Gastric dilation-volvulus

From Dog
Abdominal radiograph of a german Shepherd with GDV, showing gas distension of stomach[1]
Distended stomach and liver in a dog which died from GDV[2]
Appearance of a gastroplexy in a dog[3]

Gastric dilation-volvulus (GDV) is a life-threatening condition of deep-chested large and giant breed dogs where the stomach dilates and rotates on itself, leading progressively to hypotension, shock, and death.

Although numerous mechanisms have been proposed, the etiology of the disorder remains obscure[4], although feeding from raised bowls and exercise after consuming a large meal is commonly reported. Splenic torsion has also been implicated as a cause since malposition of the spleen is commonly observed with GDV as well as gastric foreign bodies[5], drugs which inhibit gastric motility, abdominal trauma, spinal injuries or prolonged recumbency. Diets containing high levels of fish and egg dietary supplements[6], or containing soy, wheat corn or rice may also be factors. Splenectomy does not appear to increase the risk of GDV in dogs[7].

Large (Akita, Bloodhound, Collie, Irish Setter, Rottweiler, Standard Poodle, Weimaraner, Huntaway[8], Grand Bleu de Gascogne, German longhaired pointer, Neapolitan Mastiff[9]) and giant breed (Great Dane, Irish Wolfhound, Newfoundland, Saint Bernard) dogs have a 6% incidence of GDV, with GDV accounting for 16% of all the deaths in these breeds[10]. In small breed dogs, the Dachshund appears to be over-represented.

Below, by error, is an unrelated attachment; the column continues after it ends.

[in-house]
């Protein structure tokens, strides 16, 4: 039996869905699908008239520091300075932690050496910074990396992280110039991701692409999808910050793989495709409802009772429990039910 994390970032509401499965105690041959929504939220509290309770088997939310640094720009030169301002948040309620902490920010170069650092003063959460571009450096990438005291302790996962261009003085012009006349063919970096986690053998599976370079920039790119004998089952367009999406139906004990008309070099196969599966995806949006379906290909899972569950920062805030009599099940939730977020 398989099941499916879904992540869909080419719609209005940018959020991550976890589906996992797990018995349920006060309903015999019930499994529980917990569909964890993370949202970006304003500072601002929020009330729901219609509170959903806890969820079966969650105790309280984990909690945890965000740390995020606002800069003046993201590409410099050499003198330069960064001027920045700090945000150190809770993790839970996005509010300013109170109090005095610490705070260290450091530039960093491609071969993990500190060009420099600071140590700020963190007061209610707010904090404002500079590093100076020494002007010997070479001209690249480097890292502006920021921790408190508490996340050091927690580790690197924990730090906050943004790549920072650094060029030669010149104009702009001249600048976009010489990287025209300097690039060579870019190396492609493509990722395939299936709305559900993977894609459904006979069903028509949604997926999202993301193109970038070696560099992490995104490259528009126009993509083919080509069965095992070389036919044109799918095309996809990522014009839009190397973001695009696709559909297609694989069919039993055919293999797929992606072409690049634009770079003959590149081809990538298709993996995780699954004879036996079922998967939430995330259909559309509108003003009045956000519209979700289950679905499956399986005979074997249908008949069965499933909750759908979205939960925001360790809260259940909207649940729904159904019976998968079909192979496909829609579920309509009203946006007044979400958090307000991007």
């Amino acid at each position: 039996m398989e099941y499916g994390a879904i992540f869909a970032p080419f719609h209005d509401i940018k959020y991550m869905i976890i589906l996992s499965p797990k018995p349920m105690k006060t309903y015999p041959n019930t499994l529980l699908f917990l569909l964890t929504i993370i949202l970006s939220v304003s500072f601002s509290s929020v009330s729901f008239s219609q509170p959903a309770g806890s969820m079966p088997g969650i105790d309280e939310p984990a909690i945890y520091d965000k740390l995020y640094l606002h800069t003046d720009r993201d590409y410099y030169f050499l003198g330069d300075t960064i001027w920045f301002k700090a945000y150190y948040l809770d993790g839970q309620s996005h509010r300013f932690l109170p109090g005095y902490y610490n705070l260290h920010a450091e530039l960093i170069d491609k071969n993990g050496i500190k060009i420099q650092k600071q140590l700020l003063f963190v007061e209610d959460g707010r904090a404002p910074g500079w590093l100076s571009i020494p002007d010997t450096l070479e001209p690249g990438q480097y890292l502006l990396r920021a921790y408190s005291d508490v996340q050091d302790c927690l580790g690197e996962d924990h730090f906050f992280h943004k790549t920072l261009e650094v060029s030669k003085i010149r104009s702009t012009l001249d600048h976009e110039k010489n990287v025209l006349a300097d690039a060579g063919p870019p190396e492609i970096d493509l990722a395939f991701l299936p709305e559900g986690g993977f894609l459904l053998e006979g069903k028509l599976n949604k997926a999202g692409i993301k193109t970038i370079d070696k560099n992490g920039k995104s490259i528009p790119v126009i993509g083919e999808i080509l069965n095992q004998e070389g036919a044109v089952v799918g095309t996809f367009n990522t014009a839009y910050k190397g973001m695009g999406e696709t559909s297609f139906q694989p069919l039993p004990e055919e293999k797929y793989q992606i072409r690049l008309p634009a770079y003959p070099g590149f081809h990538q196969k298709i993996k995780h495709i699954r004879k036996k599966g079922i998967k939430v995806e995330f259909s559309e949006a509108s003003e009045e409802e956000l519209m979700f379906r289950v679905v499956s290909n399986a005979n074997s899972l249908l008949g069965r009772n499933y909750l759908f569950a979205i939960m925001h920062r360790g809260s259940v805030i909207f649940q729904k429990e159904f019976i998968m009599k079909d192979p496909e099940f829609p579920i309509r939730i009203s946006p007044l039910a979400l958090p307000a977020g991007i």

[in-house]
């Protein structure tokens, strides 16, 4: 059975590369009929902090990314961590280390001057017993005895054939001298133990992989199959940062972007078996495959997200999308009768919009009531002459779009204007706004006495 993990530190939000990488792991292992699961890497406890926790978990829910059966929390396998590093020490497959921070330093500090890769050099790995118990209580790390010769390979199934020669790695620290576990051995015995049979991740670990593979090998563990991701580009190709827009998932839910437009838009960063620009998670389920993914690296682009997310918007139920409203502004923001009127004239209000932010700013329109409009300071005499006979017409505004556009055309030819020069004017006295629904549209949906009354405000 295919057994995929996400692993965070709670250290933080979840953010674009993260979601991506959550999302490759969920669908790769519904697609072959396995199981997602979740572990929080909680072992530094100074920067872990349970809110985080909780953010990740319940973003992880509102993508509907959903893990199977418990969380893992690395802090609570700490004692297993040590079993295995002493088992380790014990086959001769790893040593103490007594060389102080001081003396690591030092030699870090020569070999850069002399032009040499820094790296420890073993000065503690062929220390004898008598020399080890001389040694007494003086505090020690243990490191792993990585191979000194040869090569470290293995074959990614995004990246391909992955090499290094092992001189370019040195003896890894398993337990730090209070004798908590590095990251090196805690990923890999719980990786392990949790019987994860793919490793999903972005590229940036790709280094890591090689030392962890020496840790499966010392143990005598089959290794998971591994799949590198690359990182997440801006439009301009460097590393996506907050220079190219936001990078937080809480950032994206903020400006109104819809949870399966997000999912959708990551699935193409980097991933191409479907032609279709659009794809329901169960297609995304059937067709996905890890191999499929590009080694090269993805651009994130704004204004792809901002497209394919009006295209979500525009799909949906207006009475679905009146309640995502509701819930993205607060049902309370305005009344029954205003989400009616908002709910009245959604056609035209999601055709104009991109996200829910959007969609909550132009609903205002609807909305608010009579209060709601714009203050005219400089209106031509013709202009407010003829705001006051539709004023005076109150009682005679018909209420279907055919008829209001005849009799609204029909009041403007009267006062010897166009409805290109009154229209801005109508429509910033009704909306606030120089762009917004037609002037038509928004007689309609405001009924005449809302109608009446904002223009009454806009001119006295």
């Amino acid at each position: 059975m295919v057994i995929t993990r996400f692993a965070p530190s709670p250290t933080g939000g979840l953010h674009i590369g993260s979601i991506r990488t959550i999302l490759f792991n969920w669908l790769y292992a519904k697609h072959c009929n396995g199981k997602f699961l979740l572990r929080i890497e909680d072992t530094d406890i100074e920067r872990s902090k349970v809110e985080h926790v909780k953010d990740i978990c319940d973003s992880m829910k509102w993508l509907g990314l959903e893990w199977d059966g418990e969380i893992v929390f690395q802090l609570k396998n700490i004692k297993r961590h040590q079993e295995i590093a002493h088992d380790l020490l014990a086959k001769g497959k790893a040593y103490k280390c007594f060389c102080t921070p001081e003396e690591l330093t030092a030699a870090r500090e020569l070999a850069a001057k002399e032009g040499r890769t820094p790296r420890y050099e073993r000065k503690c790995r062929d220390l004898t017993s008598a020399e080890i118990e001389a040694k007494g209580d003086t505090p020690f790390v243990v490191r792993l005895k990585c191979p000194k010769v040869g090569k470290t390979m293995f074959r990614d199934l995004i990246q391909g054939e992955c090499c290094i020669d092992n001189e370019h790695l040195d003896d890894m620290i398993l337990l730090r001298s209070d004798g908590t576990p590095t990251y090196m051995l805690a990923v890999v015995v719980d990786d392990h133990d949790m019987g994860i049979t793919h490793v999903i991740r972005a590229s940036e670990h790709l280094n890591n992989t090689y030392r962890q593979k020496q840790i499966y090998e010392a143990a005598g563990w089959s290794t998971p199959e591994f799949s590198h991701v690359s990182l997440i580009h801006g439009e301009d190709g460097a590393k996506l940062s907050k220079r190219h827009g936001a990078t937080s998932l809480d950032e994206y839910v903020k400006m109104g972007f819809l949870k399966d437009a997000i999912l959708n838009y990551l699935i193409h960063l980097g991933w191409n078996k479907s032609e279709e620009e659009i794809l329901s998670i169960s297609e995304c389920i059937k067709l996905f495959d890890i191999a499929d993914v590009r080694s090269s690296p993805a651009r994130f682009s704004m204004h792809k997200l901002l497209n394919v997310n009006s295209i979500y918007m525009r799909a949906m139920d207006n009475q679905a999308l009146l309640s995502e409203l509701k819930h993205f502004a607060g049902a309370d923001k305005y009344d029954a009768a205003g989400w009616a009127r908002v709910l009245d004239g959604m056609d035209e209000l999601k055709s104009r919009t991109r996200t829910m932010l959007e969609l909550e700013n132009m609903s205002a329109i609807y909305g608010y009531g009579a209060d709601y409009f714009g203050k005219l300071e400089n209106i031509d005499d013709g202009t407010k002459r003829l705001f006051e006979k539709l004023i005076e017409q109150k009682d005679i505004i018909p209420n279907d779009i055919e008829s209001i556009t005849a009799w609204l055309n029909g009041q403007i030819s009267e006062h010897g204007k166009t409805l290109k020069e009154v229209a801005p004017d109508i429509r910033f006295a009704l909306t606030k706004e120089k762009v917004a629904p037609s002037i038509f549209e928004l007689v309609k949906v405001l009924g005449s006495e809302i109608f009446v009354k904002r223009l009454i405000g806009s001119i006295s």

Some dogs seem to inherit a predisposition for GDV, as there is an increased likelihood of GDV if a first-order relative (parent or sibling) has had GDV[11][12][13].

Recurrence and death in dogs treated medically for GDV are reported as being between 70 - 80%[14][15].

Gastric torsion-volvulus results in acute gastric ischemia and necrosis, predisposing to perforation and peritonitis[16].

Distension due to volvulus leads to compression of the caudal vena cava, resulting in consequential decrease in venous return and reduced cardiac output, resulting in many cases to noncardiogenic shock. As a consequence of gastric mucosal damage, absorption of bacteria and endotoxins leads to aggravation of circulatory compromise and septic shock. Avulsion of the short gastric and right gastroepiploic vessels and splenic vein torsion may occur, causing thromboembolism, hemorrhage and/or disseminated intravascular coagulation.

Clinically affected dogs present in acute collapse, with a visibly distended abdomen. The ability to pass an orogastric tube does not rule out GDV. Some cases can be due to chronic gastric instability and presumed incomplete volvulus, which may present as weight loss, chronic vomiting, lethargy and abdominal pain[17].

Abdominal radiographs are usually diagnostic and ECGs usually show ventricular arrhythmias and sinus tachycardia. The presence of preoperative cardiac arrhythmias is associated with a higher mortality rate[18].

Treatment requires aggressive intravenous fluid therapy (usually with lactated Ringer's solution or and colloid fluids[19]) and gastric decompression. Gastrocentesis should be performed in patients at risk from cardiac arrest or are too sick to approach surgically. Early treatment with intravenous lidocaine bolus (2mg/kg), followed by constant rate infusion of lidocaine for 24 hours post presentation decreases the occurrence of cardiac arrhythmias[20].

Once the dog is stabilized, surgical intervention is usually required. The basic goals of surgical treatment following decompression and derotation of the stomach is permanent fixation of the stomach in a manner that does not interfere with gastric function[21]. Currently, the most widely used gastropexy techniques are incisional gastropexy[22], belt-loop gastropexy[23], and circumcostal gastropexy[24]. Each of these techniques requires hand-suturing to produce a permanent adhesion of the stomach to the abdominal wall and do not require entrance into the gastric lumen.